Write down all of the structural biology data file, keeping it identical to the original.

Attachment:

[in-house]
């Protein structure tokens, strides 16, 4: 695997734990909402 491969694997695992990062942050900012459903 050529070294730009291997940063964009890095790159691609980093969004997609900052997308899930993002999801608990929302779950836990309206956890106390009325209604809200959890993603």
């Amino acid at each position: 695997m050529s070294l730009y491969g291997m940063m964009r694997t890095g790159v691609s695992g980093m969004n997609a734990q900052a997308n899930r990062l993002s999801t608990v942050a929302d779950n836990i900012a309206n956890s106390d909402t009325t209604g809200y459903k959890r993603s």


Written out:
[in-house]
């Protein structure tokens, strides 16, 4: 695997734990909402 491969694997695992990062942050900012459903 050529070294730009291997940063964009890095790159691609980093969004997609900052997308899930993002999801608990929302779950836990309206956890106390009325209604809200959890993603």
């Amino acid at each position: 695997m050529s070294l730009y491969g291997m940063m964009r694997t890095g790159v691609s695992g980093m969004n997609a734990q900052a997308n899930r990062l993002s999801t608990v942050a929302d779950n836990i900012a309206n956890s106390d909402t009325t209604g809200y459903k959890r993603s």